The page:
John Locke Quotes
Most popular John Locke Quotes
Wherever law ends, tyranny begins.
The highest probability amounts not to certainty.
Where there is no desire, there will be no industry.
No man's knowledge here can go beyond his experience.
Curiosity in children is but an appetite for knowledge.
Curiosity in children ... is but an appetite after knowledge.
The only fence against the world is a thorough knowledge of it.
Habits work more constantly and with greater force than reason.
The actions of men are the best interpreters of their thoughts.
Fashion is, for the most part, nothing but the ostentation of riches.
Truth, like gold, is not less so for being newly brought out of the mine.
I have always thought the actions of men the best interpreters of their thoughts.
The end of law is, not to abolish or restrain, but to preserve and enlarge freedom.
Where all is but dream, reasoning and arguments are of no use, truth and knowledge nothing.
Parents wonder why the streams are bitter, when they themselves have poisoned the fountain.
It is one thing to show a man that he is in error, and another to put him in possession of truth.
Should parents wonder why the streams are bitter, when they themselves have poisoned the fountain?
It is one thing to show a man that he is in an error, and another to put him in possession of the truth.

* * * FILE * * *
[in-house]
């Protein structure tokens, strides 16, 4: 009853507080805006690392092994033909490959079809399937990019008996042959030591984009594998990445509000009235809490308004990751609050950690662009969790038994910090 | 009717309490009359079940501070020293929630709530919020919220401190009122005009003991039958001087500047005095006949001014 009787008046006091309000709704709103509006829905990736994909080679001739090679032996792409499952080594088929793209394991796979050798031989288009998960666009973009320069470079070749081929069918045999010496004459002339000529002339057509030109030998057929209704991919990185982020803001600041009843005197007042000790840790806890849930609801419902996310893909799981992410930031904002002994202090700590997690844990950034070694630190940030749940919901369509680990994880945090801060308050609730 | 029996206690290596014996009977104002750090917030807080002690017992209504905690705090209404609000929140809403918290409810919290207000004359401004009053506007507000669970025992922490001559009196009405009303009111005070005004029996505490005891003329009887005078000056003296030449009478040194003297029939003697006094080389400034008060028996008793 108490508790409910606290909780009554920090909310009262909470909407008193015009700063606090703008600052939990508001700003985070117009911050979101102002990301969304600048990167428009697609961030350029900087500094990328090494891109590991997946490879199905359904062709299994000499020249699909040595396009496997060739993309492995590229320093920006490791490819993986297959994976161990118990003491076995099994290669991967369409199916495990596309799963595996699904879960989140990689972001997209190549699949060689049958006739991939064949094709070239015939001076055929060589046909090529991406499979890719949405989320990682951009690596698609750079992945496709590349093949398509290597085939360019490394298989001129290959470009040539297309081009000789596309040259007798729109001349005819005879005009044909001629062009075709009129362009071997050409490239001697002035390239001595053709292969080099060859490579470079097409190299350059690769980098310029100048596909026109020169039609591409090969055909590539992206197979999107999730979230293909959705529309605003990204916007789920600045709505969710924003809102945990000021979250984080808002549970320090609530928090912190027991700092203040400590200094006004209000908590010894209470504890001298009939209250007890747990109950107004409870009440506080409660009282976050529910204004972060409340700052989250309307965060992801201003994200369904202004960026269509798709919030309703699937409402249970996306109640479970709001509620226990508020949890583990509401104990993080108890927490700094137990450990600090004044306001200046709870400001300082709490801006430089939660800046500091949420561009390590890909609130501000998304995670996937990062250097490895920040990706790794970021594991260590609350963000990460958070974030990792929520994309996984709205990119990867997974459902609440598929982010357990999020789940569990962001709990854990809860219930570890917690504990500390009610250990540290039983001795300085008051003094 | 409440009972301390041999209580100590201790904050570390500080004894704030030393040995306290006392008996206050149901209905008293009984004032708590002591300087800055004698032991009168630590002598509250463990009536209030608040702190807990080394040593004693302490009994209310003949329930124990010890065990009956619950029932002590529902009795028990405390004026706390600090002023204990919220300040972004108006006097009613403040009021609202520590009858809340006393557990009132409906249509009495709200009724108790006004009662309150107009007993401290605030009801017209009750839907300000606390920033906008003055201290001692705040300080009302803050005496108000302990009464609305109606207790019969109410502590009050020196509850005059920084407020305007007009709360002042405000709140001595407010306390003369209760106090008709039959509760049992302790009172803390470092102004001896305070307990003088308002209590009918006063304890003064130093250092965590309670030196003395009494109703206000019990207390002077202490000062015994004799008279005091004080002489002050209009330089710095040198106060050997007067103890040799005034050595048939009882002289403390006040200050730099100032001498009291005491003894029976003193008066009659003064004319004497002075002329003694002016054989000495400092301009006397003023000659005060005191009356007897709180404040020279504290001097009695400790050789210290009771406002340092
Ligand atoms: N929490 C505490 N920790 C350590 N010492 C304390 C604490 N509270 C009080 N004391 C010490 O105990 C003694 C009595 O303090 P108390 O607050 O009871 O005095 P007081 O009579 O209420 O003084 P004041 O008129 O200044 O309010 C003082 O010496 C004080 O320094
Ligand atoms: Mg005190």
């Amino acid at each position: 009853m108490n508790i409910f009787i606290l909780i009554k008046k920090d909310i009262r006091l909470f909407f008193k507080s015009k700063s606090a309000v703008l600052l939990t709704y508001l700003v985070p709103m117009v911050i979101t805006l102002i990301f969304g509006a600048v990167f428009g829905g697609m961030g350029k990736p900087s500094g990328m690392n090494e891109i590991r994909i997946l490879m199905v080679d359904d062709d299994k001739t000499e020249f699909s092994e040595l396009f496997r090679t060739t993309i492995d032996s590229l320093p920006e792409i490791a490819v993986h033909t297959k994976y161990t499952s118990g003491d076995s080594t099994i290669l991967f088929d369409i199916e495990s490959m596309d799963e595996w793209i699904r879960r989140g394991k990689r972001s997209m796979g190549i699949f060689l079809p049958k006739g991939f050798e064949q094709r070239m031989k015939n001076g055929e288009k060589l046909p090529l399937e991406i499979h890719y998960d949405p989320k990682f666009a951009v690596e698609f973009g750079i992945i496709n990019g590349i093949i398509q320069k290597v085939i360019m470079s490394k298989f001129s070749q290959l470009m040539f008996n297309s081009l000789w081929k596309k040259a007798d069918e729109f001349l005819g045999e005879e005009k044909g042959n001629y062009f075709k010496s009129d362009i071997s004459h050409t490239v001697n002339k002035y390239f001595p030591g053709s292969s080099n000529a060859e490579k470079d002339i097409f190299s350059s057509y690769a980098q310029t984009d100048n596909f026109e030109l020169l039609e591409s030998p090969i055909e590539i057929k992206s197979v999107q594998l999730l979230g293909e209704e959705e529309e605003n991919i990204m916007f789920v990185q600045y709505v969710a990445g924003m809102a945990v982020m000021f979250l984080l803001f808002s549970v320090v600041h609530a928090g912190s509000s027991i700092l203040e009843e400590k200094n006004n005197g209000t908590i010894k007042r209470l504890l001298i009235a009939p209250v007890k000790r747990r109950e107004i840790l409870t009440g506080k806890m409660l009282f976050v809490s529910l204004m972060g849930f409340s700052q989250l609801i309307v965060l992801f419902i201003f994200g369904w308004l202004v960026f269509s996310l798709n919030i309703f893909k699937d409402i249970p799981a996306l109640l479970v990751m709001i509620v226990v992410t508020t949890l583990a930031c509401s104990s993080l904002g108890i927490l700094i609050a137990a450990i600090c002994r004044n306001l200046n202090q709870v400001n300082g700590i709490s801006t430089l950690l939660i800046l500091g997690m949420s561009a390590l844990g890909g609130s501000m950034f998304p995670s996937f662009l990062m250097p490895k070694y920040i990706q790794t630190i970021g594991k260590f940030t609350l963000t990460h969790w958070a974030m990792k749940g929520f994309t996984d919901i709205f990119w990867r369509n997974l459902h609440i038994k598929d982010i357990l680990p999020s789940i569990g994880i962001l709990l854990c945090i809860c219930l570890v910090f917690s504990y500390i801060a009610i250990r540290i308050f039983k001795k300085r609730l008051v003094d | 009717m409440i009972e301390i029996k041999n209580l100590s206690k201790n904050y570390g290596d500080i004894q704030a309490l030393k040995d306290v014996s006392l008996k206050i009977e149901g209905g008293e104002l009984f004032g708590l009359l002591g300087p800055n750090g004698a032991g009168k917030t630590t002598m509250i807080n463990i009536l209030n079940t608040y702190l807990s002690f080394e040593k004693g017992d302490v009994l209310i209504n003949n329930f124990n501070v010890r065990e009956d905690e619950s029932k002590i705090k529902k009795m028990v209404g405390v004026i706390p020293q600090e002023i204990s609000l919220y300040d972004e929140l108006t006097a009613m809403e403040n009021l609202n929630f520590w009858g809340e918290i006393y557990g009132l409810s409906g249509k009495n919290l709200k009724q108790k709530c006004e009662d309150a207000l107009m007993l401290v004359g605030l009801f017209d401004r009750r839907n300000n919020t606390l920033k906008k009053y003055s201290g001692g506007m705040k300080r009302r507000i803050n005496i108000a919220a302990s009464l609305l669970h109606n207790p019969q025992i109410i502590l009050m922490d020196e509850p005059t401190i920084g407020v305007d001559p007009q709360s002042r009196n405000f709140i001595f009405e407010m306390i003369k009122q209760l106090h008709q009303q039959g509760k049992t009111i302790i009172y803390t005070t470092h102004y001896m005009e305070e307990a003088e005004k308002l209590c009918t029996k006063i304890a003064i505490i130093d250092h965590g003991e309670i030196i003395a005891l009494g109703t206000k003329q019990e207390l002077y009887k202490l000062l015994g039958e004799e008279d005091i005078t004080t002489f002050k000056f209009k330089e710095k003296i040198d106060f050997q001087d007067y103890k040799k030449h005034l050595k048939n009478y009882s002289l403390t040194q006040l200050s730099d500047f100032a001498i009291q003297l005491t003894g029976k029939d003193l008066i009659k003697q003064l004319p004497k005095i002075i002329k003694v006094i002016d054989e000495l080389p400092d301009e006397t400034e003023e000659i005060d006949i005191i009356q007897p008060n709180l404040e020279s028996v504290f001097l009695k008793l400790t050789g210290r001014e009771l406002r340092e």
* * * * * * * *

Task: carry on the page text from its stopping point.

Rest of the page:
Reading furnishes the mind only with materials of knowledge; it is thinking that makes what we read ours.
Reading furnishes the mind only with materials of knowledge it is thinking [that] makes what we read ours.
Crooked things may be as stiff and unflexible as straight: and men may be as positive in error as in truth.
All men are liable to error; and most men are, in many points, by passion or interest, under temptation to it.
All mankind ... being all equal and independent, no one ought to harm another in his life, health, liberty or possessions.
The thoughts that come often unsought, and, as it were, drop into the mind, are commonly the most valuable of any we have.
The improvement of understanding is for two ends: first, our own increase of knowledge; secondly, to enable us to deliver that knowledge to others.
We would have a great fewer disputes in the world if words were taken for what they are, the signs of our ideas only, and not for things themselves.
The improvement of the understanding is for two ends; first, our own increase of knowledge; secondly, to enable us to deliver that knowledge to others.
As there is a partiality to opinions, which is apt to mislead the understanding, so there is also a partiality to studies, which is prejudicial to knowledge.
When ideas float in our mind, without any reflection or regard of the understanding, it is that which the French call reverie; our language has scarce a name for it.
A taste of every sort of knowledge is necessary to form the mind, and is the only way to give the understanding its due improvement to the full extent of its capacity.
A sound mind in a sound body is a short but full description of a happy state in this World: he that has these two has little more to wish for; and he that wants either of them will be little the better for anything else.